Good e-Reader travels to many conferences and tradeshows every year and if one thing is for sure, Hotel Wi-Fi internet access is getting slower and slower. Hotels have a good answer; multiple iPads and other tablets streaming video and other content in the guests’ rooms. Hotels are straining under the pressure and most people suffer from very slow speeds.
“The iPad is the fastest-selling device in consumer electronics history, and because of it the demand placed on any public place Wi-Fi system has gone up exponentially in the last year and a half,” said David W. Garrison, the chief executive of iBAHN, a provider of systems for the hotel and meetings industries.
Travelers are going to continue to bring their iPad with them on Holiday and access the web and other websites. How are the hotels to cope with the strain on their networks? Hotels are soon going to be implemented with a tiered Wi-Fi access. The lowest version will allow customers to check their email for free and various paid levels depending on how much bandwidth you want to soak up. Some hotels we spoke with are seeing their internet traffic spike up by half during the last two quarters.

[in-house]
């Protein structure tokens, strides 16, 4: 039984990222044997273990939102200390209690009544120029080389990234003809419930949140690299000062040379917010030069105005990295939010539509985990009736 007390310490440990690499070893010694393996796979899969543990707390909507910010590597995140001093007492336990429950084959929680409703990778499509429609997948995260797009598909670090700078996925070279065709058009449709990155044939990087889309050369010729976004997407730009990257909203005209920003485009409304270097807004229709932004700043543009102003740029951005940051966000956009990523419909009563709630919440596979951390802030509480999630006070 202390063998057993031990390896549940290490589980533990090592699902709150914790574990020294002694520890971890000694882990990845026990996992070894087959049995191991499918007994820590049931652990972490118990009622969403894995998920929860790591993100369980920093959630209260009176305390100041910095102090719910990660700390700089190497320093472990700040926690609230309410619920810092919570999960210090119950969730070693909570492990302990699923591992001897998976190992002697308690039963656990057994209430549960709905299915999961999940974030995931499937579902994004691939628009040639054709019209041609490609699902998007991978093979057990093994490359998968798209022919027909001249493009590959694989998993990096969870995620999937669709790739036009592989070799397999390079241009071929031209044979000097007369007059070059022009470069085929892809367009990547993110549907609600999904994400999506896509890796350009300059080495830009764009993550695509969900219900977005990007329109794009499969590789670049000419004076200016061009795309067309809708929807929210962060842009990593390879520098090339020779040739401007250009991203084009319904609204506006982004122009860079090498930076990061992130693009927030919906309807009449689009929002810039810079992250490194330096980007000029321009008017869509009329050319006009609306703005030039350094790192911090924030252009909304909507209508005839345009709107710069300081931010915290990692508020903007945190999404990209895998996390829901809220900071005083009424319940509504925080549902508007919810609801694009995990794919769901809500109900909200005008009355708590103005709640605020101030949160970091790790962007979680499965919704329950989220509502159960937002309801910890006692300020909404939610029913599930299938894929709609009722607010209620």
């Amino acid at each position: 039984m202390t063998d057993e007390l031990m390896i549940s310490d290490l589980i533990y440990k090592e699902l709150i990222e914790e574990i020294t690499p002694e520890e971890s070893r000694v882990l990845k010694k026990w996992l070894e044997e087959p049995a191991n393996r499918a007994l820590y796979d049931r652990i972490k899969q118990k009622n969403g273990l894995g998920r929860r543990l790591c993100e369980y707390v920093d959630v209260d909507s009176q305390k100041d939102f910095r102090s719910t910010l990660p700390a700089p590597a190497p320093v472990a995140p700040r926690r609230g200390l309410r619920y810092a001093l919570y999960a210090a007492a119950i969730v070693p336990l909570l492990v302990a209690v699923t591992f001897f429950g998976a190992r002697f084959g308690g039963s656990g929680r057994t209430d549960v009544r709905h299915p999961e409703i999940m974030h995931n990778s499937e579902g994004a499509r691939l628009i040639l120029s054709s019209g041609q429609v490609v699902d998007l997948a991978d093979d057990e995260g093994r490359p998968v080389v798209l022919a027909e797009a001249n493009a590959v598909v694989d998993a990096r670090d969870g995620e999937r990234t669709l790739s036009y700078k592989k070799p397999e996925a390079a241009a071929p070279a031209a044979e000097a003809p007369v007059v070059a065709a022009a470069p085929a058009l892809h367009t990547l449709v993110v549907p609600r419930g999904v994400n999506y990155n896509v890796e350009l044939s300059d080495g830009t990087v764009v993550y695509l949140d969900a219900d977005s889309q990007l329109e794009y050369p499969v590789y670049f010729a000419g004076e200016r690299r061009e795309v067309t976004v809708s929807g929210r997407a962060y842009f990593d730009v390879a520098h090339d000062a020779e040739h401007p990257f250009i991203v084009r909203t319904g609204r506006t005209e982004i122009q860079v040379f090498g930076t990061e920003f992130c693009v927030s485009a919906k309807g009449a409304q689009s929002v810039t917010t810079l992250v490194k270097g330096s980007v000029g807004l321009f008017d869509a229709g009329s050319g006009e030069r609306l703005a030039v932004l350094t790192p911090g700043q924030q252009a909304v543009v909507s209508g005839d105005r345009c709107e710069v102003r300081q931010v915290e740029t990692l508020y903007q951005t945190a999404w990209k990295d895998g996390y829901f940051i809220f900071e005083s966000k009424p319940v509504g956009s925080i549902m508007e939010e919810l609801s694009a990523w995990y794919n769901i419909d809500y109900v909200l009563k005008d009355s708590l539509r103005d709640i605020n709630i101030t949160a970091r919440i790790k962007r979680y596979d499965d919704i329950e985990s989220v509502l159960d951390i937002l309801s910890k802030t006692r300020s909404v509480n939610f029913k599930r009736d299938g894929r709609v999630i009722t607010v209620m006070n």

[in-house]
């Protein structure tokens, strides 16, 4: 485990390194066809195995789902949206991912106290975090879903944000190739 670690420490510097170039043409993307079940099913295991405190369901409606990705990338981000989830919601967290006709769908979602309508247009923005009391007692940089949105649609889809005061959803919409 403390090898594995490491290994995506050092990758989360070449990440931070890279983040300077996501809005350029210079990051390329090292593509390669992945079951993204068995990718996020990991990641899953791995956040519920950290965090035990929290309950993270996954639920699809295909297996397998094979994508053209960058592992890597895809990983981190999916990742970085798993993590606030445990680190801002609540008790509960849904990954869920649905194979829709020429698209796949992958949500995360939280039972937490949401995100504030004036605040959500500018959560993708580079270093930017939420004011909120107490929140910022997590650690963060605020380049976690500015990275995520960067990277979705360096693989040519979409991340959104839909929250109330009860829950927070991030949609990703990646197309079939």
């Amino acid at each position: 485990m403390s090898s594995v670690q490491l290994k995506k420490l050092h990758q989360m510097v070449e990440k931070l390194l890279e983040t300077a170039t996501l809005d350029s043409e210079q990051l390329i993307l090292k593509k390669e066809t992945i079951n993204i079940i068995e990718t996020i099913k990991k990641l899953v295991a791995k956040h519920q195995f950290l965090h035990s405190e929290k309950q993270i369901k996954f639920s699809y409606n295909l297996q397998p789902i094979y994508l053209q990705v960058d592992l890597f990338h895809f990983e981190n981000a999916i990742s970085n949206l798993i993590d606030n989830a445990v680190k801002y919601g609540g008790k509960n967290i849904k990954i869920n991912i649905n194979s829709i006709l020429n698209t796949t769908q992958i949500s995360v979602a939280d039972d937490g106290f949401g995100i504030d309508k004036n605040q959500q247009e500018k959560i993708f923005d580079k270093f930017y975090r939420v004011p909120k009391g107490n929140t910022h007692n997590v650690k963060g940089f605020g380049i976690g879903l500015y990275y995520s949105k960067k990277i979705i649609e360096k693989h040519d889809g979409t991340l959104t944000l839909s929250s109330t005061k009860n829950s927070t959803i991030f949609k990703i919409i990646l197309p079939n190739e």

Studies conducted for iBAHN indicate that while free internet service remains a big factor in choosing a hotel, nearly two-thirds of business travelers say they have encountered slow Internet downloading in the last 12 months. Over two-thirds said they would “not return to a hotel where they had a poor technology experience,” iBAHN said. Many business travelers end up bringing their tablet, laptop, and smartphone, often accessing the internet with all devices. I know from experience during the normal daytime when we are uploading conference video and writing articles, Wi-Fi slows to a crawl.
Many industry experts are saying the Apple iPad is killing free internet, and it is ruining the public experience for everyone. Soon we may see paid Wi-Fi access or tiered access practically everywhere.
Michael Kozlowski is the Editor in Chief of Good e-Reader. He has been writing about audiobooks and e-readers for the past ten years. His articles have been picked up by major and local news sources and websites such as the CNET, Engadget, Huffington Post and Verge.